One of these days . . .

One of these days my house will be clean.

I will not find dirty socks stuffed between the couch cushions because it is apparently too far to walk to the hamper.  I will not have to muffle a cry of pain in the middle of the night because I stepped  on a particularly sharp Lego on my way to the bathroom.  I will not call out the words, “Who left the milk out?” only be answered with blank stares and innocent shrugs.

One of these days my floors will be spotless.


dirty socks on the floor can be keys to happiness

Dirty socks might just be the keys to happiness.

I will not follow muddy footprints from the door to the couch and find the culprit lounging with a volume of “Calvin and Hobbes” comics, giggling to himself, with not a care in the world.  I will not find my feet sticking to abandoned apple juice spills in the kitchen.  I will not walk around with damp socks because someone left puddles all over the bathroom floor after a shower.

One of these days I will be caught up with the laundry.

I will not have to lecture someone who threw her clean clothes into the dirty clothes basket when I asked her to pick clothing up off the floor.  I will not have to scratch my head and wonder how we wound up with twenty-three single socks.  I will not have to have to answer the question, “Mom, have you seen my (sweater, gym shorts, jersey, tights, ball cap, jacket)?” with “Did you look in your room?”

One of these days I will not begin every other sentence with “Did you . . . “

Did you brush your teeth? Did you pack your lunch? Did you finish your homework?  Did you walk the dog? Did you take out the trash? Did you write that thank you note? Did you really say that? Did you say you were sorry?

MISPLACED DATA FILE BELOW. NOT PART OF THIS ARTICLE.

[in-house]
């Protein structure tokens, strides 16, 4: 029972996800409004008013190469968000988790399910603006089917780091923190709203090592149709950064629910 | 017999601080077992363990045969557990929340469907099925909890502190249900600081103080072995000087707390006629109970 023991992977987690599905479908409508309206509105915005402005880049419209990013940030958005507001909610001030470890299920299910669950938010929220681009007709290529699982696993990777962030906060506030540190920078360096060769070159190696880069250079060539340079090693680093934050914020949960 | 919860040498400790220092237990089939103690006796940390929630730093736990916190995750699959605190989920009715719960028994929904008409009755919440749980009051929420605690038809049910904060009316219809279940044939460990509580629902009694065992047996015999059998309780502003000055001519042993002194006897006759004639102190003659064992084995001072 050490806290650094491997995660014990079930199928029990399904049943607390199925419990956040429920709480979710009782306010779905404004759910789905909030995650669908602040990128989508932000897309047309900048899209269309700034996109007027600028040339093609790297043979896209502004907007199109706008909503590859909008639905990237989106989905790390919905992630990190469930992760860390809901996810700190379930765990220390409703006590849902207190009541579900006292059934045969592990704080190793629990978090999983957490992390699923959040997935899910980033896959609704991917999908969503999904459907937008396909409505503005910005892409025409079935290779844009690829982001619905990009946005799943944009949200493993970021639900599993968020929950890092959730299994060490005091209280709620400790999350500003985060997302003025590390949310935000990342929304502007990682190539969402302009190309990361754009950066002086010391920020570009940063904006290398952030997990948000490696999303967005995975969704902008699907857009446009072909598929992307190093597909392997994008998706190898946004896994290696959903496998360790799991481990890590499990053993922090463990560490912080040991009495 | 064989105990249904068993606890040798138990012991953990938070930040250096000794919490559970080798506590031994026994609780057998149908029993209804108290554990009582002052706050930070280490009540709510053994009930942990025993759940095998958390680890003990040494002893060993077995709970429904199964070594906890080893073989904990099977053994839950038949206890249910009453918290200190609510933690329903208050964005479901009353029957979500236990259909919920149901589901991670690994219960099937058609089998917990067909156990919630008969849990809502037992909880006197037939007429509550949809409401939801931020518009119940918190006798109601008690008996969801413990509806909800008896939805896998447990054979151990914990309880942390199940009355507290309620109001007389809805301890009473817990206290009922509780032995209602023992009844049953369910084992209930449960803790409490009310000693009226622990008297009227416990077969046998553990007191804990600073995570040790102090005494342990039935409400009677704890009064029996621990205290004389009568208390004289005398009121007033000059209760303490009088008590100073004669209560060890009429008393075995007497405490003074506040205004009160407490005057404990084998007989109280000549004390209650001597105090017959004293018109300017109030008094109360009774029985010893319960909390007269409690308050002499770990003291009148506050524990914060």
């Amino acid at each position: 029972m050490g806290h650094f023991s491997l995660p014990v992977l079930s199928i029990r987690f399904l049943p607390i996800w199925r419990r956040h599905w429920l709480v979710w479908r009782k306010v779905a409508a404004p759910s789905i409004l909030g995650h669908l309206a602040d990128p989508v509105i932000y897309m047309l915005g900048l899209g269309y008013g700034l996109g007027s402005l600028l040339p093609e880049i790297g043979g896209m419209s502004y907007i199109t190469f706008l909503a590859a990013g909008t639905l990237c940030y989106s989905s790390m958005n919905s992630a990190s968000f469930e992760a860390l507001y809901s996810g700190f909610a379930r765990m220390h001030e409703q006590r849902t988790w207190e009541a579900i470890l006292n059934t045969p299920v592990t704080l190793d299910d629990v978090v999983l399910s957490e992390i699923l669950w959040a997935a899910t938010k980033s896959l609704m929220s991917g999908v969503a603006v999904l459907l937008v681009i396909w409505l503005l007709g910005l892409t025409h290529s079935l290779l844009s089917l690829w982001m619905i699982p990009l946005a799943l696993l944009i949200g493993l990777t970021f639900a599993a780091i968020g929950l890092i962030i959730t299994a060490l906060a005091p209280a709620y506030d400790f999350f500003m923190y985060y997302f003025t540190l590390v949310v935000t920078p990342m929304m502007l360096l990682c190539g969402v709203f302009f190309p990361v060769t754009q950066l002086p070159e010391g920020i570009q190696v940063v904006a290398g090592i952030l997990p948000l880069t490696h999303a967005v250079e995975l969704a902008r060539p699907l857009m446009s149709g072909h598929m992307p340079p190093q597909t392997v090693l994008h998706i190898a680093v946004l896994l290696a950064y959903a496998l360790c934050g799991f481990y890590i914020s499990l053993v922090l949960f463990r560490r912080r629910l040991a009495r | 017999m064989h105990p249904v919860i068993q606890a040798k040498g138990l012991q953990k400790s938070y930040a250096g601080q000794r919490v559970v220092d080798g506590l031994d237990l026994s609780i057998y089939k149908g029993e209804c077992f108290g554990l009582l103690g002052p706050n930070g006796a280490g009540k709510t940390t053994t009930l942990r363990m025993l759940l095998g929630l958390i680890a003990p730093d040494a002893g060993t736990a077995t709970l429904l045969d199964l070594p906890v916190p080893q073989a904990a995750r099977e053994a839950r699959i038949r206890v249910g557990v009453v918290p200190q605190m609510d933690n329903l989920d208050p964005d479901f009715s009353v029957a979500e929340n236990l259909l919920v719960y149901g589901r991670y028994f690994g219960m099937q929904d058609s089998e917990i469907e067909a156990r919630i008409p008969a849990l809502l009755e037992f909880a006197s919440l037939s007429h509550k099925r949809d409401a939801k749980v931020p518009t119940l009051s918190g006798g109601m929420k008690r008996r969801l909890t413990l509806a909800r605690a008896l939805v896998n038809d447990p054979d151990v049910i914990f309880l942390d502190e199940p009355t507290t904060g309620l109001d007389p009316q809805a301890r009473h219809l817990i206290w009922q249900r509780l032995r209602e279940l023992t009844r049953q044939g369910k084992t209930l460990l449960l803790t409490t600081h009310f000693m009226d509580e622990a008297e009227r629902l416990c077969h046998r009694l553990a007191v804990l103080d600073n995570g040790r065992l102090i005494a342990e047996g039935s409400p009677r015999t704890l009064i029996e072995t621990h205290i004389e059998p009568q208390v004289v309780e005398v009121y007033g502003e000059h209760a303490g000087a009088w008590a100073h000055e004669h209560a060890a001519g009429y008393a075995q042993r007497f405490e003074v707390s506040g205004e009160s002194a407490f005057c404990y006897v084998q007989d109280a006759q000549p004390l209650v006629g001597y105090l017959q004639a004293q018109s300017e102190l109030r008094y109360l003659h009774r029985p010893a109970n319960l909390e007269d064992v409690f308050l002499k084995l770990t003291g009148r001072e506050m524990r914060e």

One of these days not every other sentence I hear will begin with “Momcanyou . . . “

“Momcanyou help me with my homework?”  “Momcanyou help me find my library book?”  “Momcanyou drive me to the mall?” “Momcanyou make some cookies for the bake sale?” “Momcanyou give me a dollar?  I hear the ice cream truck coming up the street!”

One of these days . . .

I will not spend my days grumbling about how if I want to get anything done, I need to do it myself. One of these days I will not rub my temples and wonder how anyone can sleep with such a huge pile of clothes and toys on their bed.  One of these days I’ll be able to sit in peace and quiet read a whole magazine article without being interrupted by “Momcanyou?” or “Momhaveyouseen?” or “Momwatchthis!”

One of these days . . .

One of these days my nest will be empty.  And I’ll miss the joyful racket of little birds that have flown.

So today I embrace the chaos as a vital indicator of our miraculous lives in motion.  Today I see the laundry as a signal that my children are healthy and growing and seizing the day.  Today I acknowledge that the dirty floors are a sign of many happy footsteps.   And today I know that all the “Did you’s” and “Can you’s” are a signal of our loving responsibility to one another.

Today, I smile with gratitude at the messiness of it all.

Because one of these days my house will be clean.  And they will be gone.